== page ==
Under the last Clinton Budget (FY 2001), the Federal Government spent (see table 1.1) $1.863 trillion. In the first year of a budget prepared by Mr. Bush (and passed by Republican majorities in both Houses of Congress) spending was $2.010 trillion, in increase of almost 8%.

In the 2003 Budget (again prepared by Mr. Bush) spending is estimated to increase again to $2.140 trillion (plus the cost of the war in Iraq). That is an increase of about 6.5%. If $80 billion is added for the war, the increase is in excess of ten percent.

For 2004, Mr. Bush proposes (see table S-1) to increase spending yet again to $2.229 trillion, an increase of 4.2% (not including any supplemental spending required by the rebuilding of Iraq). Indeed, the budget projections provided by Mr. Bush propose to increase spending each and every year through FY 2008. If Mr. Bush has his way, by FY 2008, the federal government will have increased spending by about 46% over the last Clinton budget.

Even if we eliminate defense, Social Security, Medicare, Medicaid and interest on the national debt from the calculations, Mr. Bush proposes to increase total non-military discretionary spending (See table S-2) each year through FY 2008.

In the FY 2001 budget submitted by President Clinton about $349 billion was allocated to non-defense discretionary spending. By FY 2008, under Mr. Bush’s proposals, $466 billion will be spent on non-defense discretionary spending. That represents an increase of about 34%.

The Blade was too dull to restrain spending. He may have a reputation as being frugal but his boss is not. Like so many areas, Mr. Bush simply says one thing and then does another. When the consequences of his actions become apparent, he blames someone else for his own failures. Breslin is right, George W. Bush has a truly remarkable resistance to shame.



Monday, May 05, 2003
 
Paging Ken Starr

PLA has learned that on an official trip to Arkansas today, President George W. Bush pressured an attractive Arkansas woman to commit an immoral act. Not only was Mr. Bush’s trip paid for with taxpayer dollars but he also used Secret Service agents to prevent any disruption of his efforts to pressure the woman. The White House does not deny the factual allegations of the charge and, as far as PLA can determine, the woman in question has had no comment on the President’s pressure tactics.

There are only two remaining questions. First, what has Ken Starr been up to lately? Secondly, should impeachment proceedings begin immediately or should they await further investigation?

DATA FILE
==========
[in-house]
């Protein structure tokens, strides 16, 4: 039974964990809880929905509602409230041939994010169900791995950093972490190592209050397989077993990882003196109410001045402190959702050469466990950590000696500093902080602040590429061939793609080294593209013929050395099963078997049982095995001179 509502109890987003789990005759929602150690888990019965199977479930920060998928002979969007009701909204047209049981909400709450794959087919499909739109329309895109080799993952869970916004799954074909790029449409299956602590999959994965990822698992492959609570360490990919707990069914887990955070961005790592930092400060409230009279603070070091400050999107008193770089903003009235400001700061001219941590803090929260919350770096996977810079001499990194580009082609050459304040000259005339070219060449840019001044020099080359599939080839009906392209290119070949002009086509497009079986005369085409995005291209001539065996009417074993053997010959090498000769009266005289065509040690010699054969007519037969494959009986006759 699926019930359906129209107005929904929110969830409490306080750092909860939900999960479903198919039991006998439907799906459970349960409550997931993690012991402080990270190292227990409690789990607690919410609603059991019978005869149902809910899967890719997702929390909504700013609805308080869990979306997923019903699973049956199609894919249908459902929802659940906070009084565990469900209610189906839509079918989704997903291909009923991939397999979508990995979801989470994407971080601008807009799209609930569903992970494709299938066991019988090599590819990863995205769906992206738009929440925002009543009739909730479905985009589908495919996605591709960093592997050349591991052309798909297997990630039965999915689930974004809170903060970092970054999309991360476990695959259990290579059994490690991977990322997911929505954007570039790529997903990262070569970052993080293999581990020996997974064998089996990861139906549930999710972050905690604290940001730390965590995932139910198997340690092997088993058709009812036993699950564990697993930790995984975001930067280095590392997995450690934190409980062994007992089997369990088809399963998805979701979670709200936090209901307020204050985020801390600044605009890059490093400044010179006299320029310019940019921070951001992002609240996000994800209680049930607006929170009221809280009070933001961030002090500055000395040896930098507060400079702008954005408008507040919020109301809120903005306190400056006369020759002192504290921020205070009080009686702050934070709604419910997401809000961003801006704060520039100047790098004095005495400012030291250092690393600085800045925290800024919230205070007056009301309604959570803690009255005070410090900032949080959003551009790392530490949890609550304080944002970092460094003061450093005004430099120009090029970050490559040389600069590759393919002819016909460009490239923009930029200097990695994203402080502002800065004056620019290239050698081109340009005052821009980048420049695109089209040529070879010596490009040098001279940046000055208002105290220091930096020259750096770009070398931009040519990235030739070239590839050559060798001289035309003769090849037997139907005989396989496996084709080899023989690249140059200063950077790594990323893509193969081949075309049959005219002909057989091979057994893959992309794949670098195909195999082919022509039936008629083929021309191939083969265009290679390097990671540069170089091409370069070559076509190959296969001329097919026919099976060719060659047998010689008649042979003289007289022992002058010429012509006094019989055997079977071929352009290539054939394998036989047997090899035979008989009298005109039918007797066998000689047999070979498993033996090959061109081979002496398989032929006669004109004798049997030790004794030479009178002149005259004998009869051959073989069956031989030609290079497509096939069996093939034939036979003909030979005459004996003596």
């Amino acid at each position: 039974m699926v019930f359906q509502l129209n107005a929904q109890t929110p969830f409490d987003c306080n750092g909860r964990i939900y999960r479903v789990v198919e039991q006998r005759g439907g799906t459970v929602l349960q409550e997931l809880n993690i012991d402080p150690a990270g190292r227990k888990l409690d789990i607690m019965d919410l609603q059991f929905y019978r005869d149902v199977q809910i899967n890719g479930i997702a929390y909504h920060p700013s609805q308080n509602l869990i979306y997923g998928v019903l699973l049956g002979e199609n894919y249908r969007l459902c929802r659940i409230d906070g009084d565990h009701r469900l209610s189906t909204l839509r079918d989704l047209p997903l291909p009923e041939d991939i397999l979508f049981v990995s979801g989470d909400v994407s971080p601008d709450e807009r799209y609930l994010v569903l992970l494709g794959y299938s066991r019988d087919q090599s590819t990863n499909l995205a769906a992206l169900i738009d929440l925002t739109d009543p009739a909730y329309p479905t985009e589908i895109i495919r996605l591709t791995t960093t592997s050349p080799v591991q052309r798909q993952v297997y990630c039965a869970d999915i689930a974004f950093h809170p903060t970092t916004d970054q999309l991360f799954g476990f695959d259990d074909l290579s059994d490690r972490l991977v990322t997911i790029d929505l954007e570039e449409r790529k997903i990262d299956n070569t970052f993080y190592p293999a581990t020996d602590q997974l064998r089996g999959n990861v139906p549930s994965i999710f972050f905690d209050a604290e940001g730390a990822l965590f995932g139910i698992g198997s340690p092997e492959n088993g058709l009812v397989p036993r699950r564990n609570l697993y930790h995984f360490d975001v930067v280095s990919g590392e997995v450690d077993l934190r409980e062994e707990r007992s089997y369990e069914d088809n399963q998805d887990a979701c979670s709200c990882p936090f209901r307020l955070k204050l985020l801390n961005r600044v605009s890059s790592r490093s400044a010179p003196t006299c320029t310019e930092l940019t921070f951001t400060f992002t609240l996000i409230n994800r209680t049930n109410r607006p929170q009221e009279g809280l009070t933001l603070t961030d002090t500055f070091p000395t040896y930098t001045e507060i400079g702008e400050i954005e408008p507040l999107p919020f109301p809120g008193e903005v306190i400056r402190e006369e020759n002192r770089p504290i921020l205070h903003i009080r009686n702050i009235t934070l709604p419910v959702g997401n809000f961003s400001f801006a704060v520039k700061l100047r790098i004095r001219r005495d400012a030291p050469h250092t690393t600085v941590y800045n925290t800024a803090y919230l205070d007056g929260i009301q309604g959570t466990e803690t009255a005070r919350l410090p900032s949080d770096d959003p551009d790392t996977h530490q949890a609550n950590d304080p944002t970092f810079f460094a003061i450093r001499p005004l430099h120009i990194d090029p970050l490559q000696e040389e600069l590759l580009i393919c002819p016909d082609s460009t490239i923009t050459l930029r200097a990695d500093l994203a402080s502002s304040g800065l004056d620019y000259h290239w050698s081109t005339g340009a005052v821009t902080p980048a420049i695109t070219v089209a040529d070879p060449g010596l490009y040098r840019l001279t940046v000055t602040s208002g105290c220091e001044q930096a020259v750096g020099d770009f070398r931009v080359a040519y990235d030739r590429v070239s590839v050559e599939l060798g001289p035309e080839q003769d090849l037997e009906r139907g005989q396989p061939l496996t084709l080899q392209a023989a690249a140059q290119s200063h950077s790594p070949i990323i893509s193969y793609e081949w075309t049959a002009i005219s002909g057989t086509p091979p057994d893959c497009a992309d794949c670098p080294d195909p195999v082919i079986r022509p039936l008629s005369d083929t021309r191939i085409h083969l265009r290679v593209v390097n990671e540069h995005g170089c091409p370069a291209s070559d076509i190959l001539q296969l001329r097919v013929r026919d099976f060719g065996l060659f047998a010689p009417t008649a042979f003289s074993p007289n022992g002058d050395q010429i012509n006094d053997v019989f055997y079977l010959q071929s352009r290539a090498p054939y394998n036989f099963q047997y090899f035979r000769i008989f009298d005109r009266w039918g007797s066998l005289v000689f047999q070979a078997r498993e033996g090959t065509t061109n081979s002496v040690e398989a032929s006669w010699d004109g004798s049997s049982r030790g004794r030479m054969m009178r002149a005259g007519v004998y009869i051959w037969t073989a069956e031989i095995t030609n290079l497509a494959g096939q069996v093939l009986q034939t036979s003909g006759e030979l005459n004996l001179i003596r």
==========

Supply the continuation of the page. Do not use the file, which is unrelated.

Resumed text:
Okay, now that we have your attention, we must admit that we are writing about President Bush’s efforts to pressure Arkansas Senator Blanche Lincoln into supporting the President’s tax cut proposal.

The Washington Post reports as follows:
President Bush, campaigning for his beleaguered tax cut package today, beseeched Americans to place personal calls to their congressional representatives to tell them they want the proposal passed….

Bush's Arkansas stop, tacked onto his return trip to Washington after a weekend at his Crawford, Tex., ranch, was designed to bring pressure on Sen. Blanche Lincoln (D-Ark.). Hers is one of three Democratic votes the White House has targeted to help eke out a Senate majority on the plan.

We think that a good case could be made that the President’s tax proposal is immoral. It fails to prepare for the retirement of the baby boomers and spends our children and grandchildren’s money to fund the administration’s current agenda. Mr. Bush sells the program as a job creator but his own Council of Economic Advisors’ report shows that the President’s proposal would create only 1.4 million jobs (many fewer than have already been lost on Mr. Bush’s watch) at a cost of in excess of $500,000 per job. While the proposal will, according to the optimistic estimates of Mr. Bush’s economic team, pump up job grown between now and the next election, it will reduce job growth thereafter.

In essence, Mr. Bush asks that we run up a three quarters of a trillion dollar debt and send the bill to our children so that he can improve his chances for reelection. We find that immoral.

You do not, however, have to take our word for it. It is the official position of the Republican Party that increasing the national debt (as Mr. Bush plans to do every year until at least 2012) is immoral.

In the Republican Party’s 2000 platform, we find (link via Jeff Cooper) the following:
Reducing that debt is both a sound policy goal and a moral imperative. Our families and most states are required to balance their budgets; it is reasonable to assume the federal government should do the same. Therefore, we reaffirm our support for a constitutional amendment to require a balanced budget. (Emphasis added)

President Bush has argued that the current budget deficit results from factors other than his irresponsible fiscal policy. If balancing the budget is a moral issue that should be enshrined in the Constitution, it is a matter of principle.

Mr. Bush said in his Responsibility Era speech:
I will be guided by principle and convictions that will not change.

Those unchanging principles and convictions apparently do not apply when it is time to seek reelection.